As you stretch into warrior pose and inhale and exhale, you’re not just stretching those hamstrings and lungs; you’re also doing good for your brain with a practice that can stave off or relieve problems such as stress, depression and anxiety.
Yoga “gives some sense of sanity,” says Sat Bir Khalsa, a neuroscientist at Harvard Medical School in Boston. “You’re no longer washed away by the avalanche of your emotions. You are more in control.”
Yoga practice can also lower heart rate, breathing rate and blood pressure, and may make people less sensitive to pain.
In some cases — particularly for anxiety, depression and stress — yoga might be more effective than medication, though this hasn’t been proved, says Dr. Murali Doraiswamy of the Duke University Medical Center in Durham, N.C. While it won’t get rid of whatever is causing you distress, it could make it easier for you to deal with the issues. Doraiswamy compares learning yoga to learning to surf: Once you’ve got the skills, you can ride the wave instead of drowning underneath it.
To find the right sort of yoga practice to calm your mind, it’s best to shop around, says Khalsa, a certified yoga instructor and author of the recent ebook “Your Brain on Yoga.” Studios and teachers have different styles. Although there’s no rule for which practice best addresses the mind, Khalsa suggests seeking out traditional routines that include meditation. Yoga schools with a more physical focus, such as Bikram or power yoga, may provide less mental benefit.
Managing your breath is an important element of the practice, says yogi Cameron Alborzian of Los Angeles, author of the recent book “The One Plan” and host of the reality TV series “A Model Guru.” Regulated breathing is where control of the mind begins, he says. In fact, the word “yoga” refers not to the postures alone but to the union of mind and body. Without the breathing and meditative elements, you’re just having a nice stretch.
Some people may benefit from visiting a yoga therapist, who typically combines an understanding of yoga with medical knowledge. The therapist can create a custom practice for physical and mental needs. Therapists typically work with one patient or a small group at a time. Make sure your therapist has the right training to address your concerns.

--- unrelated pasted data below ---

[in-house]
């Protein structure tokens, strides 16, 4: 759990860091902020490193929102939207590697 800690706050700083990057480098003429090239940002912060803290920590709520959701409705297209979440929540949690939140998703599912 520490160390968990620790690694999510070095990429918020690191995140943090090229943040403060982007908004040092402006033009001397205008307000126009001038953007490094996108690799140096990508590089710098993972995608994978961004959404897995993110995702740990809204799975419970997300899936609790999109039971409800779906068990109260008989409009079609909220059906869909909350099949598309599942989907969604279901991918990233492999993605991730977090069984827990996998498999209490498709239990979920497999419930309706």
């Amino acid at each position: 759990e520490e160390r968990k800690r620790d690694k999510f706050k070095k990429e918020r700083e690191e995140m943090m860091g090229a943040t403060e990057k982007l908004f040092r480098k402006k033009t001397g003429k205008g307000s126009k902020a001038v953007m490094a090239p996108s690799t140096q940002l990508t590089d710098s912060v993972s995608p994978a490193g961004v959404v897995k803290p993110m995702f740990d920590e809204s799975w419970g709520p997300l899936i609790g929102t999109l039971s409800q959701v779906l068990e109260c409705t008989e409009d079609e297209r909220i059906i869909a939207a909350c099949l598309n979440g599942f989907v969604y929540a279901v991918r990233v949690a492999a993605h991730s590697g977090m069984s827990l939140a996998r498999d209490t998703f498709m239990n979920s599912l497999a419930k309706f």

While yoga is an ancient practice, science is starting to take notice of its mental health benefits. Doraiswamy balanced the evidence for yoga and mental disorders in a January review in the journal Frontiers in Affective Disorders and Psychosomatic Research. He and his coauthors found more than 100 scientific studies on yoga and mental health but focused on 16 they identified as high quality.
“Overall, most studies seemed to indicate a benefit,” Doraiswamy says. “If this were a drug in the early stages of development, every company would be drooling over it.”
However, since yoga is not a medicine that drug makers stand to make millions selling, no company has funded large, extensive trials. Therefore, science cannot offer many firm recommendations on yoga. Doraiswamy is not ready to suggest replacing medications with yoga, though it could make a good addition to treatment. And he cautions that even people with mild depression or anxiety should still visit a medical doctor. The symptoms could be due to an underlying condition that no number of sun salutations will relieve.
As far as depression and anxiety are concerned, yoga may help a person get back to normal or even avoid reaching the point where psychological difficulties develop, Doraiswamy says. Researchers also found potential benefits from yoga plus medication for people with schizophrenia or attention deficit hyperactivity disorder. Doraiswamy also suspects, though he has no proof, that yoga practice could help older people stay mentally sharp.
And even if the studies aren’t in, he notes, people who do yoga report that they feel great: They are happy and energetic, and they sleep well. “It makes you more content,” Doraiswamy says.